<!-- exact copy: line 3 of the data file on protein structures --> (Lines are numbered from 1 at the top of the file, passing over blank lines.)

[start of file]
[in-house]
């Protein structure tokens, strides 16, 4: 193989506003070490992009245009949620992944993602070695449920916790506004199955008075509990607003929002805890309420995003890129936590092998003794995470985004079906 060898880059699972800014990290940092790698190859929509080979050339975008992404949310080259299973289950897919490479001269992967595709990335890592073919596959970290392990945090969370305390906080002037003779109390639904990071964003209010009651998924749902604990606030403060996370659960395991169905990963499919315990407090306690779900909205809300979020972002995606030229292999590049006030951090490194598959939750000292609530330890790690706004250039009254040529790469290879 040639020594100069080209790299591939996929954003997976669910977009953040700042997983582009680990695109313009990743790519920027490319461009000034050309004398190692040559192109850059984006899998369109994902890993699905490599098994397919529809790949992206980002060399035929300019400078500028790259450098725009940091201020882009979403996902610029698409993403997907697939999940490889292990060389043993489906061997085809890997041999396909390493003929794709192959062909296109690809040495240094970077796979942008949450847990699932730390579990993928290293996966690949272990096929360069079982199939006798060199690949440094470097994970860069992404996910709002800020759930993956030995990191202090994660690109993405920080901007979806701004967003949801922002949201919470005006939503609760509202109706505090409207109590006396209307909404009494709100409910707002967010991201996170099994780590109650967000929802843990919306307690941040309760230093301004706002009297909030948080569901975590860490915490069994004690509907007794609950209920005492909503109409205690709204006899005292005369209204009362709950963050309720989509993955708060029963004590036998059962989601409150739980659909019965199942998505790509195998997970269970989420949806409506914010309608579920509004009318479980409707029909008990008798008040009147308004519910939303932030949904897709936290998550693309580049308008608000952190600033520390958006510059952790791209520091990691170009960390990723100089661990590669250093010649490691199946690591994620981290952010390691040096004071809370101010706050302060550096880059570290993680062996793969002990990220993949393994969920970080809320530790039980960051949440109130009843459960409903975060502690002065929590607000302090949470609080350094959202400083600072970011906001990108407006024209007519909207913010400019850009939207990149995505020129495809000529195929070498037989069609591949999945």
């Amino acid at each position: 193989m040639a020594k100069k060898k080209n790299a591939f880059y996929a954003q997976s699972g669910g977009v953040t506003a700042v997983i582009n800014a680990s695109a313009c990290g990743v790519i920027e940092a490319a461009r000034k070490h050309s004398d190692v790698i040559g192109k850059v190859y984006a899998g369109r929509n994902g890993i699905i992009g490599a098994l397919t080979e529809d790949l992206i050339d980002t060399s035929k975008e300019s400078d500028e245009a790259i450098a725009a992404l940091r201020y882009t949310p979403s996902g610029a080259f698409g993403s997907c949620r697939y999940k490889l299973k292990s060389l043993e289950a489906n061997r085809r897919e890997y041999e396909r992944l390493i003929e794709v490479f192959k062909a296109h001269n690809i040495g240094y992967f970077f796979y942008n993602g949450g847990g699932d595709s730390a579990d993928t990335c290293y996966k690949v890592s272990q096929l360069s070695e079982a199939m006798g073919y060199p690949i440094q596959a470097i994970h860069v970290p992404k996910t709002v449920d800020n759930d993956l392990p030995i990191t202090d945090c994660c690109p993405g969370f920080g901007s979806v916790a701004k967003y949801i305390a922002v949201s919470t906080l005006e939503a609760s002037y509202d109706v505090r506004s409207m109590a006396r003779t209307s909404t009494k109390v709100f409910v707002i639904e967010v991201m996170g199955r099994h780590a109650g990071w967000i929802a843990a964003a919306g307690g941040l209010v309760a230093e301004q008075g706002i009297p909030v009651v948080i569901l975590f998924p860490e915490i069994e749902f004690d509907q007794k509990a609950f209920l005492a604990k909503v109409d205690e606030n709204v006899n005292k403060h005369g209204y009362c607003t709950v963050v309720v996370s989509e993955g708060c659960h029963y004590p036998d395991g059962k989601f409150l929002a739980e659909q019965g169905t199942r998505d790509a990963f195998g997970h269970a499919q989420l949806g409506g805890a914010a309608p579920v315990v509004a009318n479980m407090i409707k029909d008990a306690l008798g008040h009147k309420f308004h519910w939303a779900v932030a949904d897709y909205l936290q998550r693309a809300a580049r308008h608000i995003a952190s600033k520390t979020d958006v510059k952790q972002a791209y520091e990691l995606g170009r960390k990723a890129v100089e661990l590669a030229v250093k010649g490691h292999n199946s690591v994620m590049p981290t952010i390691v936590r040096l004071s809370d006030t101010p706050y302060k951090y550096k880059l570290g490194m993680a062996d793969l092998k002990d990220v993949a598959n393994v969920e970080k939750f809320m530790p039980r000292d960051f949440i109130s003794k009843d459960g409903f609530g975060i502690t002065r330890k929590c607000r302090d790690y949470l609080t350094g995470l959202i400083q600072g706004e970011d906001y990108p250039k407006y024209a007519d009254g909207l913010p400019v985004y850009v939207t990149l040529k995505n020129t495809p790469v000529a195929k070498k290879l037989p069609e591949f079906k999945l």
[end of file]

């Amino acid at each position: 193989m040639a020594k100069k060898k080209n790299a591939f880059y996929a954003q997976s699972g669910g977009v953040t506003a700042v997983i582009n800014a680990s695109a313009c990290g990743v790519i920027e940092a490319a461009r000034k070490h050309s004398d190692v790698i040559g192109k850059v190859y984006a899998g369109r929509n994902g890993i699905i992009g490599a098994l397919t080979e529809d790949l992206i050339d980002t060399s035929k975008e300019s400078d500028e245009a790259i450098a725009a992404l940091r201020y882009t949310p979403s996902g610029a080259f698409g993403s997907c949620r697939y999940k490889l299973k292990s060389l043993e289950a489906n061997r085809r897919e890997y041999e396909r992944l390493i003929e794709v490479f192959k062909a296109h001269n690809i040495g240094y992967f970077f796979y942008n993602g949450g847990g699932d595709s730390a579990d993928t990335c290293y996966k690949v890592s272990q096929l360069s070695e079982a199939m006798g073919y060199p690949i440094q596959a470097i994970h860069v970290p992404k996910t709002v449920d800020n759930d993956l392990p030995i990191t202090d945090c994660c690109p993405g969370f920080g901007s979806v916790a701004k967003y949801i305390a922002v949201s919470t906080l005006e939503a609760s002037y509202d109706v505090r506004s409207m109590a006396r003779t209307s909404t009494k109390v709100f409910v707002i639904e967010v991201m996170g199955r099994h780590a109650g990071w967000i929802a843990a964003a919306g307690g941040l209010v309760a230093e301004q008075g706002i009297p909030v009651v948080i569901l975590f998924p860490e915490i069994e749902f004690d509907q007794k509990a609950f209920l005492a604990k909503v109409d205690e606030n709204v006899n005292k403060h005369g209204y009362c607003t709950v963050v309720v996370s989509e993955g708060c659960h029963y004590p036998d395991g059962k989601f409150l929002a739980e659909q019965g169905t199942r998505d790509a990963f195998g997970h269970a499919q989420l949806g409506g805890a914010a309608p579920v315990v509004a009318n479980m407090i409707k029909d008990a306690l008798g008040h009147k309420f308004h519910w939303a779900v932030a949904d897709y909205l936290q998550r693309a809300a580049r308008h608000i995003a952190s600033k520390t979020d958006v510059k952790q972002a791209y520091e990691l995606g170009r960390k990723a890129v100089e661990l590669a030229v250093k010649g490691h292999n199946s690591v994620m590049p981290t952010i390691v936590r040096l004071s809370d006030t101010p706050y302060k951090y550096k880059l570290g490194m993680a062996d793969l092998k002990d990220v993949a598959n393994v969920e970080k939750f809320m530790p039980r000292d960051f949440i109130s003794k009843d459960g409903f609530g975060i502690t002065r330890k929590c607000r302090d790690y949470l609080t350094g995470l959202i400083q600072g706004e970011d906001y990108p250039k407006y024209a007519d009254g909207l913010p400019v985004y850009v939207t990149l040529k995505n020129t495809p790469v000529a195929k070498k290879l037989p069609e591949f079906k999945l």